This story took place today around noon, within the geographic radius of W25th and W21st streets, Broadway and 5th Avenue, around the Flatiron building in Manhattan.
It happened like this.
I decide to leave the office, the Flatiron Building. It’s around lunchtime. I have to go to Citibank three blocks away and to pick up something to eat.
Before I leave the office, I do the obligatory winter dance.
I change into my snow boots, layer on my pink fleece vest, wrap my green scarf around my neck to partially cover my mouth, and then finish with my bright neon green windproof, hooded pullover. I grab my cellphone and put it in my jacket pocket, which I zip close. I grab my wallet, which is more like a clutch purse. It’s made of wool, striped cream and white, and about five inches long, three inches high. It’s too large to fit in my jacket pocket, too thin to hold my phone, which is a Samsung Note 3.
After pulling the hood over my head and putting my gray mittens on, the kind that turns into fingerless gloves, I tuck the clutch under my armpit, which has become routine when I don’t want to carry my backpack or handbag.
I’m properly dressed when I’m outside, feeling perfectly warm and comfortable despite the wind and frigid cold.
I walk on Fifth Ave to my bank. There are two tellers occupied, and one man ahead of me in line. There is enough of a wait that when it’s my turn at the teller, he thanks me for my patience and apologizes for the delay.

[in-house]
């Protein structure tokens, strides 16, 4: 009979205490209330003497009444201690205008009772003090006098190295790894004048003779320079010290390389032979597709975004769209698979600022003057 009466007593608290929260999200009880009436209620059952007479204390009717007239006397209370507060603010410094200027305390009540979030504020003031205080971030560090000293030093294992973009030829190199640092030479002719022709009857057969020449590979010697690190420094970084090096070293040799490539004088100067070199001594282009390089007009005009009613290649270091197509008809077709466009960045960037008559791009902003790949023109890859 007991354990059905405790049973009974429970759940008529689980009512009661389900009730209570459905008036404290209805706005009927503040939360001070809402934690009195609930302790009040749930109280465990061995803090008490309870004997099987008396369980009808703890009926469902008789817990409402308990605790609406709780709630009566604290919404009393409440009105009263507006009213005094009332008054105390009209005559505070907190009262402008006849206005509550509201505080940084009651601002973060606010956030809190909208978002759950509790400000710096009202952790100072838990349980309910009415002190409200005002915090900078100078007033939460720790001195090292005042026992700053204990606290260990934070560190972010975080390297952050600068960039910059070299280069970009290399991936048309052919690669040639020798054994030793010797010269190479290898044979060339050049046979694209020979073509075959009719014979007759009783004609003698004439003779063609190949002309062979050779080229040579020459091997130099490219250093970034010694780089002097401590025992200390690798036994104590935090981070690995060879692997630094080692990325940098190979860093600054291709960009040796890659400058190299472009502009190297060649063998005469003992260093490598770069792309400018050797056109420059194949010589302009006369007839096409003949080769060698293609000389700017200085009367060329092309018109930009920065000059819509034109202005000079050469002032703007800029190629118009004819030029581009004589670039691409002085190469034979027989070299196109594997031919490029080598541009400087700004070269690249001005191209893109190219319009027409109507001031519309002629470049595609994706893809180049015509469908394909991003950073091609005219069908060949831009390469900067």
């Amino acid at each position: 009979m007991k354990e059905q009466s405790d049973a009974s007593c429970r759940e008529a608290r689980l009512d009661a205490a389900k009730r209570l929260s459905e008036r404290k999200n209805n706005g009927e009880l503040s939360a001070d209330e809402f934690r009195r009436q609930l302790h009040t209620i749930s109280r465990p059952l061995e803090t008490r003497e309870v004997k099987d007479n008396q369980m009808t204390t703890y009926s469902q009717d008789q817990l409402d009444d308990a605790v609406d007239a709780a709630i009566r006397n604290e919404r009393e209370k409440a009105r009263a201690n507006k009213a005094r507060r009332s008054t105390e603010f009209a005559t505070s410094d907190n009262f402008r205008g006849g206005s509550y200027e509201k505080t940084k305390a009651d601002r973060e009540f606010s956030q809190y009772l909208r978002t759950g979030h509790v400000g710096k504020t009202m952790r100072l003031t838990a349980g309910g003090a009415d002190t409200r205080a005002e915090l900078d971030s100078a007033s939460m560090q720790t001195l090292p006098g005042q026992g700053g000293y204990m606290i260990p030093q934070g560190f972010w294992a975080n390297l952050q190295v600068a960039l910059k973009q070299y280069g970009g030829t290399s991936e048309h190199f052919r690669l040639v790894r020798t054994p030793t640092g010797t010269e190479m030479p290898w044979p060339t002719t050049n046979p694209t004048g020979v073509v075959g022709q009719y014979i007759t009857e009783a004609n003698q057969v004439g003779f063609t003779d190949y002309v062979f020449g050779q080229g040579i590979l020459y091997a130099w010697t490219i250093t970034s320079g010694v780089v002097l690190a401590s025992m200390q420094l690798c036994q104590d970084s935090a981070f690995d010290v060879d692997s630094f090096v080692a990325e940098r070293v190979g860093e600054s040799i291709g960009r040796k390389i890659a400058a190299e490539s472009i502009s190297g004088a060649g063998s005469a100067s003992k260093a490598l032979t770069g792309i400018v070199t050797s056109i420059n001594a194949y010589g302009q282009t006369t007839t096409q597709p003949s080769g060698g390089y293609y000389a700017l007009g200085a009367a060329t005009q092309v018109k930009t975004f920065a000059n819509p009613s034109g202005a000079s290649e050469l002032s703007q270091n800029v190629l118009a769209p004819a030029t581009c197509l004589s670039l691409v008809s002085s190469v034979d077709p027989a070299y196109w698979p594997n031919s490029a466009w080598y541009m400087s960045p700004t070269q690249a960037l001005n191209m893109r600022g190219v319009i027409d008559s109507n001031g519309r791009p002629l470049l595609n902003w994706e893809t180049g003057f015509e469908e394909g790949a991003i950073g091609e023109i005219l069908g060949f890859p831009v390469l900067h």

I’m at the teller to get a certified check for my rent. After a few minutes, I have my check, fold it in half, tuck it into the purse and head out. Before leaving the bank I stop at the ATM and withdraw $60.
I walk back, pass the Flatiron. I’m on Broadway on my way to the corner deli where I often pick out a mix of things from their hot buffet when I can’t decide what I want to eat.
It’s busy as usual, lots of people in line waiting for whatever they ordered and others at the cashier ready to pay.
I fill my container with different styles of chicken and some vegetables, grab a bottle of Poland Spring Dark Cherry Sparkling Water and an orange, and walk to the cashier. She places everything into a white plastic bag. The total is a little over $9. I pull out $20 from my purse, pay, get change, and as I often do, walk back to the buffet and grab a few packets of hot sauce and throw them in the bag before I leave.
I walk back to my office building, swipe my ID card, which hangs from one of my belt loops, and then wait for the elevator.
I don’t have to wait long before one of the elevators arrives. I walk into the elevator with about three or four others–no one I know personally.
My office is on the 16th floor. Around the 4th floor, I free my fingers from the mittens, unzip my jacket, then unzip the fleece vest, put my hand in the jacket pocket, feel my phone, and decide not to pull it out. I look down at the plastic bag and then it slowly dawns on me that I’m missing my purse.
I recheck the plastic bag, pat myself down, check the pockets of my pants.
I hit one of the floors to leave, mumbling to everyone that I left my purse at the deli. I hope, I say. One woman consoles me and says, Oh yes, I’m sure it’s there.
I don’t bother to zip up my jacket, take a quick survey of the ground around the foyer, ask security if he picked up a stripes purse, No, he answers and I walk briskly to the deli, looking down at the dirty snow covering the sidewalk along the way.
Just in case.
When I get to the deli and ask if they have my striped purse, they say, No. There’s nothing here.
I believe them. I’ve been going to this deli for years. And if I’d left it, they’d have noticed and held onto it until I realized and returned for it.
I retrace my steps and head back to my building. I recheck the plastic bag. Check trash cans along the way.